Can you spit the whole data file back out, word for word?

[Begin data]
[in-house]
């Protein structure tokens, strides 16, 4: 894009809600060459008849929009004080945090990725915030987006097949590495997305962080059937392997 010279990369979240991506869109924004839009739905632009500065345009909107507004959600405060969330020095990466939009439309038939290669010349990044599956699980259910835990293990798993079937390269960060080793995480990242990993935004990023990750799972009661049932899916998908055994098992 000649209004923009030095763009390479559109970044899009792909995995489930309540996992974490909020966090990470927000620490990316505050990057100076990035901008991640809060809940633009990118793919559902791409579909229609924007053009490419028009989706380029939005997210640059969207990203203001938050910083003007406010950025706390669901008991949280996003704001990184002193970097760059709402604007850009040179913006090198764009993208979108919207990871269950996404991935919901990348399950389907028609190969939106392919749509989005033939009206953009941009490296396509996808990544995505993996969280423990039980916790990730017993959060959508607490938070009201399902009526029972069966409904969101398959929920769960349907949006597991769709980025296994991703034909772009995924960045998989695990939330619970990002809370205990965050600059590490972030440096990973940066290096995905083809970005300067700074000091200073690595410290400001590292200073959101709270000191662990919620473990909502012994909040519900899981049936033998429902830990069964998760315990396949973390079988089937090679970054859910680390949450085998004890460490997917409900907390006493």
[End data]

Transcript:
[in-house]
């Protein structure tokens, strides 16, 4: 894009809600060459008849929009004080945090990725915030987006097949590495997305962080059937392997 010279990369979240991506869109924004839009739905632009500065345009909107507004959600405060969330020095990466939009439309038939290669010349990044599956699980259910835990293990798993079937390269960060080793995480990242990993935004990023990750799972009661049932899916998908055994098992 000649209004923009030095763009390479559109970044899009792909995995489930309540996992974490909020966090990470927000620490990316505050990057100076990035901008991640809060809940633009990118793919559902791409579909229609924007053009490419028009989706380029939005997210640059969207990203203001938050910083003007406010950025706390669901008991949280996003704001990184002193970097760059709402604007850009040179913006090198764009993208979108919207990871269950996404991935919901990348399950389907028609190969939106392919749509989005033939009206953009941009490296396509996808990544995505993996969280423990039980916790990730017993959060959508607490938070009201399902009526029972069966409904969101398959929920769960349907949006597991769709980025296994991703034909772009995924960045998989695990939330619970990002809370205990965050600059590490972030440096990973940066290096995905083809970005300067700074000091200073690595410290400001590292200073959101709270000191662990919620473990909502012994909040519900899981049936033998429902830990069964998760315990396949973390079988089937090679970054859910680390949450085998004890460490997917409900907390006493």